October 8 is International Octopus day (naturally)—and kicks off International Cephalopod Awareness Days.
Perhaps I am a little biased, having written a book about them, but I think these animals deserve at least one day of celebration. Octopuses have some remarkable assets, including eight semi-autonomous arms, thousands of smart suckers, cold-adapted blue blood, three beating hearts and eerily advanced intelligence. And they have been around for 300 million years—long before even the ancient T. rex emerged.
But that doesn't guarantee they will thrive indefinitely. Right now more than 50,000 tons of octopus are caught each year. And scientists still have little idea how many octopuses are out there in the oceans—or even how to go about measuring them. Octopuses, being asocial animals, don't swim in schools that can be tracked and measured. And researchers are only just now devising ways to estimate an octopus's age, as various species—and even individual populations in different environments—grow at various rates and live for anywhere from months to several years. And assessing populations accurately demands this sort of basic info.
Octopuses should be incredibly resilient to external pressures. They have relatively short life spans (allowing for adaptation to environmental changes across new generations) and huge broods of thousands of offspring. And, indeed, these assets have likely contributed to their success over the millennia. They now inhabit every ocean and major sea, eking out a life even down in the extreme worlds around the deep hydrothermal vents.
But fishing has decreased catches in many heavily harvested areas. Some countries have responded over recent decades with restrictions, requiring a closed season and that octopuses be at least a certain minimum weight (helping to ensure they are adults and have had the opportunity to mate and leave behind the next generation). But other countries, including the Philippines, Vietnam and Mauritania—which contribute much of the current global octopus catch—are only loosely regulated by a local government, if at all, leaving the octopus populations vulnerable to overfishing.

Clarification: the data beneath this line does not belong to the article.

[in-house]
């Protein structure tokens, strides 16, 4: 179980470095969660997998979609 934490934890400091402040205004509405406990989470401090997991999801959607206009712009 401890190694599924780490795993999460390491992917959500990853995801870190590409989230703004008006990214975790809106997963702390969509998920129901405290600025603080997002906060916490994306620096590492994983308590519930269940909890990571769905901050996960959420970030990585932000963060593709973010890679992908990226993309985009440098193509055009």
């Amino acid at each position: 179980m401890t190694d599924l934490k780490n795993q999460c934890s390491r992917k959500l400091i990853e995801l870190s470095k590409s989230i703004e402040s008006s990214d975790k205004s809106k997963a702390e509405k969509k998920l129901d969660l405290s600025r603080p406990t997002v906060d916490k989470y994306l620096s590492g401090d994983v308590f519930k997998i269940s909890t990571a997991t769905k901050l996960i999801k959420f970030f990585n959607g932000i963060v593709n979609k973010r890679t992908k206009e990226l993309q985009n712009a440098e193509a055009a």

So on this International Octopus Day, take a little time to remember these incredible eight-armed animals out in the oceans, quietly catching crabs, masquerading as other animals and occasionally even using tools.
For those who also share the many-limbed love with other cephalopods, here are the forthcoming days of celebration:
October 9 is "Nautilus Night."
October 10 is "Squid Day/Cuttlefish Day" (or, as the International Cephalopod Awareness Days website calls it "Squittleday").
October 11 is "Kraken Day" to commemorate these mythical beasts.
And October 12 is "Fossil Day," celebrating the ancient remnants that these awesome organisms have left behind over the past hundreds of millions of years. (Even the boneless octopus has left behind the occasional "fossil" as a subtle stain on rocks; the oldest known one is Pholsepia, which was found in Illinois and dates to about 296 million years ago.)
If you want to learn more about these animals, the National Aquarium has put together a nice infographic about them. And my book, Octopus! The Most Mysterious Creature In the Sea is coming out this month.
So go enjoy International Octopus Day—and International Cephalopod Awareness Week! I just wouldn't recommend hugging an octopus. As many a researcher—along with Mark Wahlberg—has discovered, you might come away covered in dozens of small hickeys. From their suckers, of course.
Illustration courtesy of Ivan Phillipsen